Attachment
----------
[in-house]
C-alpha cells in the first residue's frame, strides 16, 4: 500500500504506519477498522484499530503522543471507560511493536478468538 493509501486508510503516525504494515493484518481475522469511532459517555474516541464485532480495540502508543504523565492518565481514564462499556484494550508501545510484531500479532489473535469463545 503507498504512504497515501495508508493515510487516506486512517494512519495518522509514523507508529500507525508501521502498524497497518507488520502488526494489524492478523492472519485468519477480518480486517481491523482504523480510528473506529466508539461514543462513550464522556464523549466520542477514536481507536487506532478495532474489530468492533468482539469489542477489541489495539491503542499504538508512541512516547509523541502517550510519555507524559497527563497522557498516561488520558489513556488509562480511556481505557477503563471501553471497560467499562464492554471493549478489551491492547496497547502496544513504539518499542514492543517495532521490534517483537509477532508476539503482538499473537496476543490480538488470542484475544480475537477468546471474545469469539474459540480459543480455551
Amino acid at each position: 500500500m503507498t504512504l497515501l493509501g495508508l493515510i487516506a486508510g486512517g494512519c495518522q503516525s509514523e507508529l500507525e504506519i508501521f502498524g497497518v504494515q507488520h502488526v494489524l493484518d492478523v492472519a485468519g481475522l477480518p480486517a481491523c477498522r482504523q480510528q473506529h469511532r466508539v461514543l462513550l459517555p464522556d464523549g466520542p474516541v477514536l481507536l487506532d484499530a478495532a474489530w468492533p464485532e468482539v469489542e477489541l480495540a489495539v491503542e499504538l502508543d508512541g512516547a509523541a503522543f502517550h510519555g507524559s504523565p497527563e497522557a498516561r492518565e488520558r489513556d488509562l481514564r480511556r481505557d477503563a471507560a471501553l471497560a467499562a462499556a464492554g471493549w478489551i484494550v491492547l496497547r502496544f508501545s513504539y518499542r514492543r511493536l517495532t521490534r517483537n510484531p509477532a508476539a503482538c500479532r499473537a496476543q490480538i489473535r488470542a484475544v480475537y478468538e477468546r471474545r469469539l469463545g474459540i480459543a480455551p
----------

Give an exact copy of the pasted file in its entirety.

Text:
[in-house]
C-alpha cells in the first residue's frame, strides 16, 4: 500500500504506519477498522484499530503522543471507560511493536478468538 493509501486508510503516525504494515493484518481475522469511532459517555474516541464485532480495540502508543504523565492518565481514564462499556484494550508501545510484531500479532489473535469463545 503507498504512504497515501495508508493515510487516506486512517494512519495518522509514523507508529500507525508501521502498524497497518507488520502488526494489524492478523492472519485468519477480518480486517481491523482504523480510528473506529466508539461514543462513550464522556464523549466520542477514536481507536487506532478495532474489530468492533468482539469489542477489541489495539491503542499504538508512541512516547509523541502517550510519555507524559497527563497522557498516561488520558489513556488509562480511556481505557477503563471501553471497560467499562464492554471493549478489551491492547496497547502496544513504539518499542514492543517495532521490534517483537509477532508476539503482538499473537496476543490480538488470542484475544480475537477468546471474545469469539474459540480459543480455551
Amino acid at each position: 500500500m503507498t504512504l497515501l493509501g495508508l493515510i487516506a486508510g486512517g494512519c495518522q503516525s509514523e507508529l500507525e504506519i508501521f502498524g497497518v504494515q507488520h502488526v494489524l493484518d492478523v492472519a485468519g481475522l477480518p480486517a481491523c477498522r482504523q480510528q473506529h469511532r466508539v461514543l462513550l459517555p464522556d464523549g466520542p474516541v477514536l481507536l487506532d484499530a478495532a474489530w468492533p464485532e468482539v469489542e477489541l480495540a489495539v491503542e499504538l502508543d508512541g512516547a509523541a503522543f502517550h510519555g507524559s504523565p497527563e497522557a498516561r492518565e488520558r489513556d488509562l481514564r480511556r481505557d477503563a471507560a471501553l471497560a467499562a462499556a464492554g471493549w478489551i484494550v491492547l496497547r502496544f508501545s513504539y518499542r514492543r511493536l517495532t521490534r517483537n510484531p509477532a508476539a503482538c500479532r499473537a496476543q490480538i489473535r488470542a484475544v480475537y478468538e477468546r471474545r469469539l469463545g474459540i480459543a480455551p